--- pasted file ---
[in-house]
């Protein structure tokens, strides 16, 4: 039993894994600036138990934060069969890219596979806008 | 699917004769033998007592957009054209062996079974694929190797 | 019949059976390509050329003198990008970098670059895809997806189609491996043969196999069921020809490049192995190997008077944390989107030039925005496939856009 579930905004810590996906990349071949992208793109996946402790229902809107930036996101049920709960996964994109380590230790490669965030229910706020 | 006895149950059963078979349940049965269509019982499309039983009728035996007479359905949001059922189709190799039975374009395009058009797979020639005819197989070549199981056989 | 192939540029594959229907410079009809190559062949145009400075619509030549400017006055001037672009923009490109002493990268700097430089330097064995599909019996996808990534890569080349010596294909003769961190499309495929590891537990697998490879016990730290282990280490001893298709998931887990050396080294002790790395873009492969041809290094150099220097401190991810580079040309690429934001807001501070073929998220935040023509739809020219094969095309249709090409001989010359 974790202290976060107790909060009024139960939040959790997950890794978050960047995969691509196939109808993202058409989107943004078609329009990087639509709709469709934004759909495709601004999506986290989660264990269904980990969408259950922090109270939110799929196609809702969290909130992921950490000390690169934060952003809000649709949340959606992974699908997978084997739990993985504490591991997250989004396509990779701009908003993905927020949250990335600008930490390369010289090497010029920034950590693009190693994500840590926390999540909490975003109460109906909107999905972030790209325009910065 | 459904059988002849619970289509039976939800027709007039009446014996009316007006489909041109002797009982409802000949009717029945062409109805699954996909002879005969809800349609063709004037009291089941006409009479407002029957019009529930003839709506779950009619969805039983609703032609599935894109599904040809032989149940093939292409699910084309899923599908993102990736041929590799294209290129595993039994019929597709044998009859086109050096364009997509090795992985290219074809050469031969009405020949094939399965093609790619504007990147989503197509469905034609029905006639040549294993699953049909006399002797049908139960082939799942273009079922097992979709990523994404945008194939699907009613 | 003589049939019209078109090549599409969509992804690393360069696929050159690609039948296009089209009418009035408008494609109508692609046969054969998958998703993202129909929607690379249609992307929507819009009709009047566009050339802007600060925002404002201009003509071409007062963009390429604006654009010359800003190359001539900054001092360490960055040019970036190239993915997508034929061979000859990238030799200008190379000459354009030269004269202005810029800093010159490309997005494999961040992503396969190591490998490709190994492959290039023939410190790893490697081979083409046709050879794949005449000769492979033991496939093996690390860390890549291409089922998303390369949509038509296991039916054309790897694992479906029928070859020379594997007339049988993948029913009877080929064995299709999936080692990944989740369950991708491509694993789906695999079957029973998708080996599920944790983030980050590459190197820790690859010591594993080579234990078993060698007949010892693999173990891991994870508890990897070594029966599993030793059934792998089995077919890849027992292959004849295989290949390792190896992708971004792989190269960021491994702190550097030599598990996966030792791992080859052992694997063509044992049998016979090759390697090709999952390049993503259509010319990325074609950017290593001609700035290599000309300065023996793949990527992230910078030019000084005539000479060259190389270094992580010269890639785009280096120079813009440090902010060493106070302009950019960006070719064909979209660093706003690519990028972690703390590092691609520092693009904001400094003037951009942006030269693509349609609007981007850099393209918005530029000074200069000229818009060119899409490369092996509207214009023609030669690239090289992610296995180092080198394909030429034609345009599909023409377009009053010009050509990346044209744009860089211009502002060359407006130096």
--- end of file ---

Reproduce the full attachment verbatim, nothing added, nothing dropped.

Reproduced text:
[in-house]
């Protein structure tokens, strides 16, 4: 039993894994600036138990934060069969890219596979806008 | 699917004769033998007592957009054209062996079974694929190797 | 019949059976390509050329003198990008970098670059895809997806189609491996043969196999069921020809490049192995190997008077944390989107030039925005496939856009 579930905004810590996906990349071949992208793109996946402790229902809107930036996101049920709960996964994109380590230790490669965030229910706020 | 006895149950059963078979349940049965269509019982499309039983009728035996007479359905949001059922189709190799039975374009395009058009797979020639005819197989070549199981056989 | 192939540029594959229907410079009809190559062949145009400075619509030549400017006055001037672009923009490109002493990268700097430089330097064995599909019996996808990534890569080349010596294909003769961190499309495929590891537990697998490879016990730290282990280490001893298709998931887990050396080294002790790395873009492969041809290094150099220097401190991810580079040309690429934001807001501070073929998220935040023509739809020219094969095309249709090409001989010359 974790202290976060107790909060009024139960939040959790997950890794978050960047995969691509196939109808993202058409989107943004078609329009990087639509709709469709934004759909495709601004999506986290989660264990269904980990969408259950922090109270939110799929196609809702969290909130992921950490000390690169934060952003809000649709949340959606992974699908997978084997739990993985504490591991997250989004396509990779701009908003993905927020949250990335600008930490390369010289090497010029920034950590693009190693994500840590926390999540909490975003109460109906909107999905972030790209325009910065 | 459904059988002849619970289509039976939800027709007039009446014996009316007006489909041109002797009982409802000949009717029945062409109805699954996909002879005969809800349609063709004037009291089941006409009479407002029957019009529930003839709506779950009619969805039983609703032609599935894109599904040809032989149940093939292409699910084309899923599908993102990736041929590799294209290129595993039994019929597709044998009859086109050096364009997509090795992985290219074809050469031969009405020949094939399965093609790619504007990147989503197509469905034609029905006639040549294993699953049909006399002797049908139960082939799942273009079922097992979709990523994404945008194939699907009613 | 003589049939019209078109090549599409969509992804690393360069696929050159690609039948296009089209009418009035408008494609109508692609046969054969998958998703993202129909929607690379249609992307929507819009009709009047566009050339802007600060925002404002201009003509071409007062963009390429604006654009010359800003190359001539900054001092360490960055040019970036190239993915997508034929061979000859990238030799200008190379000459354009030269004269202005810029800093010159490309997005494999961040992503396969190591490998490709190994492959290039023939410190790893490697081979083409046709050879794949005449000769492979033991496939093996690390860390890549291409089922998303390369949509038509296991039916054309790897694992479906029928070859020379594997007339049988993948029913009877080929064995299709999936080692990944989740369950991708491509694993789906695999079957029973998708080996599920944790983030980050590459190197820790690859010591594993080579234990078993060698007949010892693999173990891991994870508890990897070594029966599993030793059934792998089995077919890849027992292959004849295989290949390792190896992708971004792989190269960021491994702190550097030599598990996966030792791992080859052992694997063509044992049998016979090759390697090709999952390049993503259509010319990325074609950017290593001609700035290599000309300065023996793949990527992230910078030019000084005539000479060259190389270094992580010269890639785009280096120079813009440090902010060493106070302009950019960006070719064909979209660093706003690519990028972690703390590092691609520092693009904001400094003037951009942006030269693509349609609007981007850099393209918005530029000074200069000229818009060119899409490369092996509207214009023609030669690239090289992610296995180092080198394909030429034609345009599909023409377009009053010009050509990346044209744009860089211009502002060359407006130096």